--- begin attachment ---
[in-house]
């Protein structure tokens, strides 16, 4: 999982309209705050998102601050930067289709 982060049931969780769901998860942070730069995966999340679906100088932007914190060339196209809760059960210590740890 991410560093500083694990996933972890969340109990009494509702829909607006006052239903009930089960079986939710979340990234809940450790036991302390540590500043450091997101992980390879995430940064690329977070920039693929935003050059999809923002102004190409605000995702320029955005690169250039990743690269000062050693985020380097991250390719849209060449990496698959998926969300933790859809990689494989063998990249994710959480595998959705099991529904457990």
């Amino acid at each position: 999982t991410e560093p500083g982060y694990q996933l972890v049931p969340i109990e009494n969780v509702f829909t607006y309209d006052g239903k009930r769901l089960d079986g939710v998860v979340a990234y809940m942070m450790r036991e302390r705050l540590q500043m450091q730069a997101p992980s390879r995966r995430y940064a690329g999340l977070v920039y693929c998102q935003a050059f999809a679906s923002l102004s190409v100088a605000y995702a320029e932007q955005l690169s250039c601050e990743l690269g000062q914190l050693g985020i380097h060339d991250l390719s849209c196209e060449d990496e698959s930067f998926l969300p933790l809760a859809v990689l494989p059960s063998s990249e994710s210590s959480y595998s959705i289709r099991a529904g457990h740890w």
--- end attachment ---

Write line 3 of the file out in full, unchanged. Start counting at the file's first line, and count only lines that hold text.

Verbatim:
């Amino acid at each position: 999982t991410e560093p500083g982060y694990q996933l972890v049931p969340i109990e009494n969780v509702f829909t607006y309209d006052g239903k009930r769901l089960d079986g939710v998860v979340a990234y809940m942070m450790r036991e302390r705050l540590q500043m450091q730069a997101p992980s390879r995966r995430y940064a690329g999340l977070v920039y693929c998102q935003a050059f999809a679906s923002l102004s190409v100088a605000y995702a320029e932007q955005l690169s250039c601050e990743l690269g000062q914190l050693g985020i380097h060339d991250l390719s849209c196209e060449d990496e698959s930067f998926l969300p933790l809760a859809v990689l494989p059960s063998s990249e994710s210590s959480y595998s959705i289709r099991a529904g457990h740890w």